Sometimes “use your best judgement” is WAY more subjective than you think.
I had a very “creative” mechanic who struggled with the concept of safety. Let me explain what that means in more detail…
One cool, Thursday night, I went to check on Manuel, one of my vineyard spray drivers. As he was beginning his shift, putting on his PPE, mixing the chemicals to spray, I was checking the tractor to make sure all was in working order. As I walked around the tractor I noticed a tail light was out. I checked the housing and didn’t see any cracks or issues. Next, I leaned against the side of the tractor following the wiring to see if that was the issue. As I leaned against the tractor, I knocked off something. I looked down and saw the bottom of a clear, plastic drinking cup on the ground.
I called Manuel over and asked about the cup. He took the cup from me and without hesitation said, “Oh yeah, that’s the gas cap” and proceeded to put the cup on the neck of the gas tank. You know, where the ACTUAL gas cap should be. Obviously, I asked MANY more questions. Manuel explained that our mechanic put the cup on the gas tank about a month ago. I asked Manuel if he felt safe operating this tractor without a gas cap. He replied, “No”and we agreed he would switch tractors until the actual gas cap was replaced. This killed about an hour to switch out tractors, but that was absolutely okay with me because most importantly, nothing CAUGHT ON FIRE or killed any PEOPLE.
My next move was to call our mechanic, Rigo. Sadly, that conversation did not go well. Rigo explained that the gas cap in stock at the dealer was $60, and he was certain that I didn’t want him paying $60 for a gas cap when he could find one for $20. While it’s true that I told him to be mindful of expenses and use his best judgment, I had ZERO intentions of operating a tractor with a plastic cup as a gas cap to save $40. I also explained to him that ANY unsafe repairs of equipment would result in his termination. AND if he was ever uncertain about what “safe” meant, call me.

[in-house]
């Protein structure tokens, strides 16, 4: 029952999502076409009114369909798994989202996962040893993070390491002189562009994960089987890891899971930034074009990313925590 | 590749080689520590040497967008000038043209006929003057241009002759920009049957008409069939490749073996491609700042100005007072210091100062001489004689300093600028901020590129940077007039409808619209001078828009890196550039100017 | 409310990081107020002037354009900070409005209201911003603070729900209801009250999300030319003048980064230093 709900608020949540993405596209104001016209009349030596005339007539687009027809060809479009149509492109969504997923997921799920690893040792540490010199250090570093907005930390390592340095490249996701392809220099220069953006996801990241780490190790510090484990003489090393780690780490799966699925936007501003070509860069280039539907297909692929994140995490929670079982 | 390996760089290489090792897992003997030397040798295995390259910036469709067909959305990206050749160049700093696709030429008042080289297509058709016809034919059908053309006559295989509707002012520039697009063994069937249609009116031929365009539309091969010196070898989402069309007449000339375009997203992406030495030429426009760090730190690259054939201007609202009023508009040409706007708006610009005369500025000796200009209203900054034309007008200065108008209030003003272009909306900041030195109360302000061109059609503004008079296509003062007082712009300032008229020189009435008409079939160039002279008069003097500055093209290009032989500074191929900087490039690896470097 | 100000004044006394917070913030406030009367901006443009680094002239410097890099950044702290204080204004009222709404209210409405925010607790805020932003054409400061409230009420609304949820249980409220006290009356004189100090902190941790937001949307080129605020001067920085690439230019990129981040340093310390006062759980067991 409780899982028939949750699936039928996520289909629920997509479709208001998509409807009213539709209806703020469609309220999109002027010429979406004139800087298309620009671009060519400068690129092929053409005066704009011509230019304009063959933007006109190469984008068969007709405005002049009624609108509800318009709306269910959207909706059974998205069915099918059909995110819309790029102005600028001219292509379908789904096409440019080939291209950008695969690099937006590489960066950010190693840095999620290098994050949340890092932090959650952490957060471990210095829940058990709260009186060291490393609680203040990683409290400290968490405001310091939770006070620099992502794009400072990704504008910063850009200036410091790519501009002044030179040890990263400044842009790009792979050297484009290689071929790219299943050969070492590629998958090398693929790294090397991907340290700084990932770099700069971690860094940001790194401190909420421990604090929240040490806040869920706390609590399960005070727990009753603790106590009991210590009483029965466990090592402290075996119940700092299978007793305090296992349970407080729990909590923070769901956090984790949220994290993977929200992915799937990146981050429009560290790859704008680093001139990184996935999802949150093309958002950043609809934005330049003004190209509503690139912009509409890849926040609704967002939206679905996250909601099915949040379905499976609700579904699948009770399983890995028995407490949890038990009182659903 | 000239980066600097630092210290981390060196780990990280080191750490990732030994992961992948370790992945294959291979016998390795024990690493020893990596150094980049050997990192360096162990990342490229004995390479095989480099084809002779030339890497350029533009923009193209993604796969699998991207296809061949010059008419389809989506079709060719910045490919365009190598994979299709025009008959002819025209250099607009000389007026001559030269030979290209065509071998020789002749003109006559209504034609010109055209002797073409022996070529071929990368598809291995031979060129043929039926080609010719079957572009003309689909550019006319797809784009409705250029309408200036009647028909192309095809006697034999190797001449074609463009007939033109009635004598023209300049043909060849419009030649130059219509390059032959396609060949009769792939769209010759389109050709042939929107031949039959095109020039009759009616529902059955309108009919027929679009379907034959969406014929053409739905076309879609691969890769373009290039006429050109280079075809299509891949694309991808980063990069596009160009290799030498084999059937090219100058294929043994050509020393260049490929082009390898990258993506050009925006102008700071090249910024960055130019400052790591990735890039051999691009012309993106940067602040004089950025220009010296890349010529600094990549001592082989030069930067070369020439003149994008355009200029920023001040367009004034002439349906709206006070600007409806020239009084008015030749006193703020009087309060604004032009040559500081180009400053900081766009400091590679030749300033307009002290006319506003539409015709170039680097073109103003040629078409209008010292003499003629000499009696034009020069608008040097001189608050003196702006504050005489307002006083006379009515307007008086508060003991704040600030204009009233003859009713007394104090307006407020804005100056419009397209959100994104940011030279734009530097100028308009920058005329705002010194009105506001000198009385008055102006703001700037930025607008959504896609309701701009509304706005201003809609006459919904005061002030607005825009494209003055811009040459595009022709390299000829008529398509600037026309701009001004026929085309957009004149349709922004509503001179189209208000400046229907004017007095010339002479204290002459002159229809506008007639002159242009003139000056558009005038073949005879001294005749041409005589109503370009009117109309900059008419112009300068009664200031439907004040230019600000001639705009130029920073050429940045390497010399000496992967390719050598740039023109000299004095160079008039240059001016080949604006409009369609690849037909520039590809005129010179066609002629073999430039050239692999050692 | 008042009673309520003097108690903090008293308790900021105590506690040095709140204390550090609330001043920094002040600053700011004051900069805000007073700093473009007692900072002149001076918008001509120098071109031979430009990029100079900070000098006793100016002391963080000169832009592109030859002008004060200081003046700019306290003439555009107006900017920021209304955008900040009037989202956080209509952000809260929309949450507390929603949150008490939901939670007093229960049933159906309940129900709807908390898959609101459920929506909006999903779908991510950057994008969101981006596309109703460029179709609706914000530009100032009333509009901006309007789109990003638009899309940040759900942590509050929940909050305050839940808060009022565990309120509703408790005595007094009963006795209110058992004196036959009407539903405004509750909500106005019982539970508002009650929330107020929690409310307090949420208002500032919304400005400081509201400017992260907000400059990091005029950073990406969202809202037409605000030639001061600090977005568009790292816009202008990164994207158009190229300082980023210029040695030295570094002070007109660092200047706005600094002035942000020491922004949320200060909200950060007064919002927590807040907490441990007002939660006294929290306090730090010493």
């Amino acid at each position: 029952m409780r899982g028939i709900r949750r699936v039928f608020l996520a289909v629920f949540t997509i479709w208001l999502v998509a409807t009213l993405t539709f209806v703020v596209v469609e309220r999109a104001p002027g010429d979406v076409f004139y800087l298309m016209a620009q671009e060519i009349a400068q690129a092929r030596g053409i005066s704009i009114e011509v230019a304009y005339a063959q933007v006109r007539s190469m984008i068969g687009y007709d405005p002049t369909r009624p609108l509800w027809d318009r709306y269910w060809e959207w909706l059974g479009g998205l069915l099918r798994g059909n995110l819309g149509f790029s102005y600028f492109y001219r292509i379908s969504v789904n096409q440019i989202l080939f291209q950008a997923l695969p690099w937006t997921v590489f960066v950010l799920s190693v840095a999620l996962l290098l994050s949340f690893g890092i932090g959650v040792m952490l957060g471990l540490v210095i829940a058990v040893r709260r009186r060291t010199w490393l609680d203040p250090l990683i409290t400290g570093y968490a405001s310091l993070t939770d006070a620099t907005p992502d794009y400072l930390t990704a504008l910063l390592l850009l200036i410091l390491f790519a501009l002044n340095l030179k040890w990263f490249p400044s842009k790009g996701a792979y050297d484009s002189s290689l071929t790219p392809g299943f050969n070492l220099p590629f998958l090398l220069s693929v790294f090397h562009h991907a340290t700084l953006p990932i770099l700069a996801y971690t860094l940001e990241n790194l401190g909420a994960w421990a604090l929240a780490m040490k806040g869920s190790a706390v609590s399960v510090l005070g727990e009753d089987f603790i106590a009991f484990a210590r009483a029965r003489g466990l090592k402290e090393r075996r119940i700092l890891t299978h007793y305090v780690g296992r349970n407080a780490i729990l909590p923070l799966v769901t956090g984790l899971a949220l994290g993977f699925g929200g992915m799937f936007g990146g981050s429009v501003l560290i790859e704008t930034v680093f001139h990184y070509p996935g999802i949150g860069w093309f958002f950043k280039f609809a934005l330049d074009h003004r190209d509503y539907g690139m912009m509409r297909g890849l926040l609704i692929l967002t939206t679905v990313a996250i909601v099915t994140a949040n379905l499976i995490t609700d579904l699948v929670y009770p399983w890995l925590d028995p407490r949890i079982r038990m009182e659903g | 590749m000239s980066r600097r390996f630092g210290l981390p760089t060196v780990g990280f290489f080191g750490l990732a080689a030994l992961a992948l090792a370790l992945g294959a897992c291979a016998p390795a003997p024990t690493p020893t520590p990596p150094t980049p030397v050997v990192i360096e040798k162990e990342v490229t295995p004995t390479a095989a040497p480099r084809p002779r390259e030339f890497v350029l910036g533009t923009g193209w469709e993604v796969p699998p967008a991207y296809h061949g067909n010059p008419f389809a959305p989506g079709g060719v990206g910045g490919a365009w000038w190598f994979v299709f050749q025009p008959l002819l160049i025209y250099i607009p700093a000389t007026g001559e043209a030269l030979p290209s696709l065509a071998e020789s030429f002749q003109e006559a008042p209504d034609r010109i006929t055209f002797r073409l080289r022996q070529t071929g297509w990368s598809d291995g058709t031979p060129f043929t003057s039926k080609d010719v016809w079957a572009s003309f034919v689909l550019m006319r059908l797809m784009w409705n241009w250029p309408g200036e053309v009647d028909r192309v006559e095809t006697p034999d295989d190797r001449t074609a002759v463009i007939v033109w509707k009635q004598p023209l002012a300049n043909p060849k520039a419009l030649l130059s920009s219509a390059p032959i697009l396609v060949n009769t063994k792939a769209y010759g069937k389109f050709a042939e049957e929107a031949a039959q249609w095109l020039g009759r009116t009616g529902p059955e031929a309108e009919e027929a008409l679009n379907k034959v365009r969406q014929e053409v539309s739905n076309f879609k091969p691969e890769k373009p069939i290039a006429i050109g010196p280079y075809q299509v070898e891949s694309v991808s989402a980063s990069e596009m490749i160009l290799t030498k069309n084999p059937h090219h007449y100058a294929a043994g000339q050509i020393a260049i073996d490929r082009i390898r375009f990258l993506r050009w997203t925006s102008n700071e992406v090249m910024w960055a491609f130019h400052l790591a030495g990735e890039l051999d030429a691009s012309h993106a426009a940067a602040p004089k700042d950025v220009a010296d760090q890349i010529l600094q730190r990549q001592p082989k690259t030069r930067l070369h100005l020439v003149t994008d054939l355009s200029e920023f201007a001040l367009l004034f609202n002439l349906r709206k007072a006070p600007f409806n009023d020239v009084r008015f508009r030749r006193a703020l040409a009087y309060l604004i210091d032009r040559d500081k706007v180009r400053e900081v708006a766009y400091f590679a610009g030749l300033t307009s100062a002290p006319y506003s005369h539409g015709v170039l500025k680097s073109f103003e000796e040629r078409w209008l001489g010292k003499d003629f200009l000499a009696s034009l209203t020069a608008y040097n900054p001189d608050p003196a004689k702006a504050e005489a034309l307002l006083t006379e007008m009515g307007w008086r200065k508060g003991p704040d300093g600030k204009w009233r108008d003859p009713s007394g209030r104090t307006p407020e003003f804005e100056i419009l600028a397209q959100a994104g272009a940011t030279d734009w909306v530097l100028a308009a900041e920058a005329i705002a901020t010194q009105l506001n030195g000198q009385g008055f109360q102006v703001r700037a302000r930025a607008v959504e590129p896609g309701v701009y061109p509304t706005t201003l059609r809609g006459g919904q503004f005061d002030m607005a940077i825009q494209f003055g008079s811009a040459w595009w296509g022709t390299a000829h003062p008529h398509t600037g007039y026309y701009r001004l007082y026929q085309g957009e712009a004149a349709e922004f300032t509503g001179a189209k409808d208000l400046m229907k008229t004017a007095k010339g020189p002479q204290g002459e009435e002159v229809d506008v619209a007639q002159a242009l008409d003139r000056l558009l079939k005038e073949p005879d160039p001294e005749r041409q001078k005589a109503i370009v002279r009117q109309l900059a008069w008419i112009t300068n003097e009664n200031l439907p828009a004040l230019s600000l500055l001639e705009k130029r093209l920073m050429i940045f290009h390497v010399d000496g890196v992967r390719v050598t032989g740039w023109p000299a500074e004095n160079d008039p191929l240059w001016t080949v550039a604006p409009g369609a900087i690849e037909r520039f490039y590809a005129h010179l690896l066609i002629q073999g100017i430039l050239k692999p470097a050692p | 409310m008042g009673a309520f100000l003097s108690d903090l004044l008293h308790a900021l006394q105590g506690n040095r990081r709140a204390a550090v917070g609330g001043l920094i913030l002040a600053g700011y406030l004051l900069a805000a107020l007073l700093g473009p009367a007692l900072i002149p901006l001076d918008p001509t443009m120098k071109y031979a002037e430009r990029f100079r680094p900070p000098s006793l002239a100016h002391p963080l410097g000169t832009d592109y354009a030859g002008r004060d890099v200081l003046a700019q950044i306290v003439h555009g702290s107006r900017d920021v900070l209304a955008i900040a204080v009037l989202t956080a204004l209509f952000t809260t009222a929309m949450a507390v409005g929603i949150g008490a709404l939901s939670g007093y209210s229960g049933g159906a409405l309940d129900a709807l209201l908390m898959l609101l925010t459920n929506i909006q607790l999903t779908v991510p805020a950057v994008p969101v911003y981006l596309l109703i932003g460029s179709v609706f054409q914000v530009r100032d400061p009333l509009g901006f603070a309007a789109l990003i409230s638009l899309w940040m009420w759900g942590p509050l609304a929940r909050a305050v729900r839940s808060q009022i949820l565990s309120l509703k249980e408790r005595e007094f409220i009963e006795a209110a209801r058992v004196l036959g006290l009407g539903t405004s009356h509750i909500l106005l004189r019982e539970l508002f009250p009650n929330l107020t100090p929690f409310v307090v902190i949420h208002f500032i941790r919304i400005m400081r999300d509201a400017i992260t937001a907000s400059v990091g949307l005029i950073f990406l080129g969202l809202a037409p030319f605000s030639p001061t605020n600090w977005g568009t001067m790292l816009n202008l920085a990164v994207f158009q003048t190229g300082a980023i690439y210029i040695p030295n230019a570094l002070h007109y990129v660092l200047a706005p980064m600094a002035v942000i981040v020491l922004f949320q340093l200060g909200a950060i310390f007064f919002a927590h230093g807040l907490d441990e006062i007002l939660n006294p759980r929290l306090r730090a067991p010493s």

Expectations vs. Reality
Yet, that wasn’t a scalable solution either. Sometimes I forget that every person is different. I can say the identical words to each employee and the result is different. For my mechanic, the phrase “use your best judgment” was insufficiently clear for how I wanted him to operate. I devised a better solution. One that ensured control was given to the person whose safety was at risk, which in this case, was the tractor driver not the mechanic.
I implemented a Pre-Shift Equipment Safety Check List; nothing gnarly like the 2 page documents we had at E&J Gallo. Just half a page: checking tires, tracks, linkages, lights, seat belts, door seals, oil levels, gear shifting, oil plugs, hydraulic connection plugs, AND gas caps. If any problems were found that the tractor driver deemed ‘unsafe to operate’, the tractor would be locked out and sent to the mechanic’s shop. No preguntas! [No questions!]
In the back of my mind, I had an inkling that this gas cap situation was a sign of more problems. Sure enough, about a week after I implemented the checklist, there was a line of tractors at the mechanic shop. I even had to call a mobile mechanic from the dealer to help fix all the problems before we ran out of safe, working tractors. It took about 3 weeks to get all the repairs completed and all tractors back in safe, working order. BUT safe became very clear when I gave the drivers the power to shut down a tractor and when I made sure the mechanic had to see the tractors piling up at his shop.
Lucky Failure Is Not A Repeatable Option
As managers, owners, and supervisors, we have a crucial role in ensuring our employees have clear expectations and are safe. Since I can’t be everywhere all the time, incentives and autonomy are huge tools that I think are frankly more powerful than anything I can ever say. I always thought that what I said mattered a lot, but sometimes, people use plastic cups as gas caps and put others at risk for injury and harm. If I have to say how that’s bad, then I failed; failed by not deploying the proper incentives and employee autonomy; failed by instructing the mechanic to only watch out for the cost without specifying safety ALWAYS comes first.
The sustainable and scalable solution was to empower the tractor drivers and remove much of the judgement from the mechanic. Mechanical repairs are less about creativity and more about following very specific steps. Thankfully, all it took for me to completely appreciate that was a plastic solo cup, not a tractor bursting into flames. I’m not going to pretend there wasn’t a good deal of luck avoiding that outcome. That cup was on that gas tank for a month – over 200 hours of tractor time – before I caught it. ‘Exceedingly thankful’ is an apt description of how I feel about it today.